One of the scariest things about being arrested in Cape May, especially if this is your first time dealing with the police and the criminal justice system, is the fact you will probably have to spend at least a little time, and perhaps a long time, in a jail cell. However, you need to keep your head on straight, compose yourself, and prepare for your detention hearing, which will usually occur no more than 48 hours after your arrest and booking. This hearing, which used to be known as a bail hearing, is where a judge will make a decision about whether you can be released from jail or must remain there for the rest of your case, and what conditions you must follow if released.
At the Law Offices of John J. Zarych, our skilled Cape May detention hearing lawyers have years of experience working with clients at this hearing to get them released without bail or any cumbersome conditions. We understand the factors that the judge considers when making a pretrial release decision and will work to craft the most persuasive arguments in your favor. Then, we will turn our attention to getting the underlying charges against you downgraded or dismissed. For a free consultation, call our team at (609) 616-4956 today.
Cape May Detention Hearing and the Events Leading Up
Sometimes, for minor crimes or code violations, you will simply be issued a citation with a court date on it and allowed to go home. However, usually, when the police believe that you have committed a crime, they will place you under arrest, either on the spot if they have probable cause or after an investigation and the granting of an arrest warrant. Once you have been arrested, you will be transported to the local police station for what is known as the booking process. During booking, the police will fingerprint and photograph you and collect your biographical information. Then, you will be held in the station’s holding cell or transported to the local jail until your detention hearing can be held, within 48 hours of booking but usually sooner unless it is a weekend or a holiday.
Because the detention hearing, along with your initial appearance where you may be required to enter a plea, occurs so soon after your arrest, it is imperative that you or a loved one reach out to a skilled Cape May detention hearing attorney like those at the Law Offices of John J. Zarych as quickly as possible. The more time we have to get to know you, assess your case, and understand the particulars, the better chance we will have of being able to make the most successful release argument on your behalf.
How a Cape May Detention Hearing Works
Prior to 2017, New Jersey, like most states, employed a system largely centered on cash bail, where those who could afford to pay large amounts of money were far more likely to be released pre-trial. After New Jersey passed a landmark bail reform law in 2017, the system virtually did away with cash bail, except in rare circumstances for the most serious crimes and where the defendant shows a clear flight risk. Now, at the detention hearing, judges make a decision about whether or not you can be released based on a set of holistic considerations, such as your ties and contributions to the local community, your criminal record or lack thereof, your assessed flight risk, and the nature and severity of the charges against you.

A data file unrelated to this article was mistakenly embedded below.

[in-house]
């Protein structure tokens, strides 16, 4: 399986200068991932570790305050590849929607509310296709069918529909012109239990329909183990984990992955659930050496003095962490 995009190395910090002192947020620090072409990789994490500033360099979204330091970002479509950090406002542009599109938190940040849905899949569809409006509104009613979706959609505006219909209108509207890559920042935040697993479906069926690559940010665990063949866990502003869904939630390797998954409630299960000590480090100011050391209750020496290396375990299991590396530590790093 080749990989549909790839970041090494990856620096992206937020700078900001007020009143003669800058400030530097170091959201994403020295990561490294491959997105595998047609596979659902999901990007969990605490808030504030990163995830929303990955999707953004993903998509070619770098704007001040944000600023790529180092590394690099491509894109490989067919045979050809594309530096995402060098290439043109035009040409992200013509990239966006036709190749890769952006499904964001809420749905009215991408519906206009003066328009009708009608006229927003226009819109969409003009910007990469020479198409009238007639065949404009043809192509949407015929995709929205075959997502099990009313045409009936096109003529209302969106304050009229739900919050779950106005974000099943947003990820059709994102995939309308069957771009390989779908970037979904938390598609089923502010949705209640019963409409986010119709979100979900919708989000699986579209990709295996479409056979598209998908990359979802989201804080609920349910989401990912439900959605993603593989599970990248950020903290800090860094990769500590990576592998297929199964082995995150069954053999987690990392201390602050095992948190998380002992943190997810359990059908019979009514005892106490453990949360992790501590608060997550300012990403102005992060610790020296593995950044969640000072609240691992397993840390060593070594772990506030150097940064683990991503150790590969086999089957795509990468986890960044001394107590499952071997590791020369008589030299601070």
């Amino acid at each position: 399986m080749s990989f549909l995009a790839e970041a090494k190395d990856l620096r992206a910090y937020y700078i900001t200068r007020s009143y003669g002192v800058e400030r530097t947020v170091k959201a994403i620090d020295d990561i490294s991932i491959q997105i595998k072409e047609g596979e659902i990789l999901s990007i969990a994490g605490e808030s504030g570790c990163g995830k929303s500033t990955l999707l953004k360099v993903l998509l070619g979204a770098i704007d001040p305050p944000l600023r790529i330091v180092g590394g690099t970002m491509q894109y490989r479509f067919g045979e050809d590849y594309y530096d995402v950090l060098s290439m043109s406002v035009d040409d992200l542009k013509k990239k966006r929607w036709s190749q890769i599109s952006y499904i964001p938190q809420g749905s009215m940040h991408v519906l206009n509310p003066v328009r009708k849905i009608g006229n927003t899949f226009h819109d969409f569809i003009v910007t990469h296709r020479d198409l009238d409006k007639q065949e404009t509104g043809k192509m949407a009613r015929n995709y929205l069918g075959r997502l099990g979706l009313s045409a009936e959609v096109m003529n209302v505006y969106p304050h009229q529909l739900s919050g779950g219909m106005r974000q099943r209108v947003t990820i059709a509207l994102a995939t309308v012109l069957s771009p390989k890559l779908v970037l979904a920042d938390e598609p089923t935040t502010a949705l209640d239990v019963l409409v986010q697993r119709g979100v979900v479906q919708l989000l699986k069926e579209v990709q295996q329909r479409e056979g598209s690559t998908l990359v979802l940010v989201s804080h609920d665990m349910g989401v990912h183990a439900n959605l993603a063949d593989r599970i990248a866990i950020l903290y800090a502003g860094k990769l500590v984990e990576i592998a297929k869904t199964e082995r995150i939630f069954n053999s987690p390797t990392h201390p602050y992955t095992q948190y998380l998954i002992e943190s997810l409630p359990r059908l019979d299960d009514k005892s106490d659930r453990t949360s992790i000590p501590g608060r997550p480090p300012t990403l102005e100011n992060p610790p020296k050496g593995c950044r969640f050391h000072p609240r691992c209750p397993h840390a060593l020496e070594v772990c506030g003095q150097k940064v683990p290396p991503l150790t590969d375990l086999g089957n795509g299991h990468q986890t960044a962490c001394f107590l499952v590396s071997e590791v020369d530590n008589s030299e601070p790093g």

At the Law Offices of John J. Zarych, our Cape May pretrial detention hearing attorneys have been through many of these hearings and understand what judges will typically find most persuasive when deciding if and how you can be released. Typically, judges will only detain people for the duration of the case who have been charged with very serious crimes and present a clear flight risk, but, in other cases, the judge will often impose non-monetary conditions on your release, such as checking in with court officer, wearing an ankle monitor, or attending drug or alcohol counseling. If you violate one of these conditions, you could end up remanded to jail and held until the underlying matter is resolved. Our lawyers will work to get you released on your own recognizance, meaning without bail or any burdensome conditions that could lead you right back to jail in little time.
What Comes After the Detention Hearing in Cape May
In disorderly persons cases, your arraignment will occur at your initial appearance, at or around the same time as your detention hearing. In indictable offense cases, the arraignment will not occur until after a grand jury has returned an indictment against you. In either case, our skilled attorneys for a criminal arraignment are likely to advise you to enter an initial plea of not guilty while we request the prosecutor’s evidence and assess the strength of the case against you.
After this, we will try in earnest to work out a deal with the prosecutor to get the charges downgraded or dismissed. Potential deals could include a pre-trial intervention program in Cape May, which results in your charges being dropped if completed successfully, a deal for the prosecutor to downgrade your charges to something less serious, or the prosecutor agreeing to recommend a lenient sentence to the judge. Of course, if you do not wish to take a deal, our skilled trial attorneys are ready and able to fight for you at trial.
Call Our Experienced Cape May Lawyers for a Detention Hearing Today
The detention hearing occurs very quickly after your arrest but can have major, far-reaching consequences for your entire case. As such, it is vital that you reach out to a skilled Cape May lawyer for a detention hearing like those at the Law Offices of John J. Zarych as soon as possible after your arrest. We will work to assess the specifics of your case and other details about your background in order to craft the best possible argument for your unconditional release. For a free consultation, call our Cape May criminal defense attorneys today at (609) 616-4956.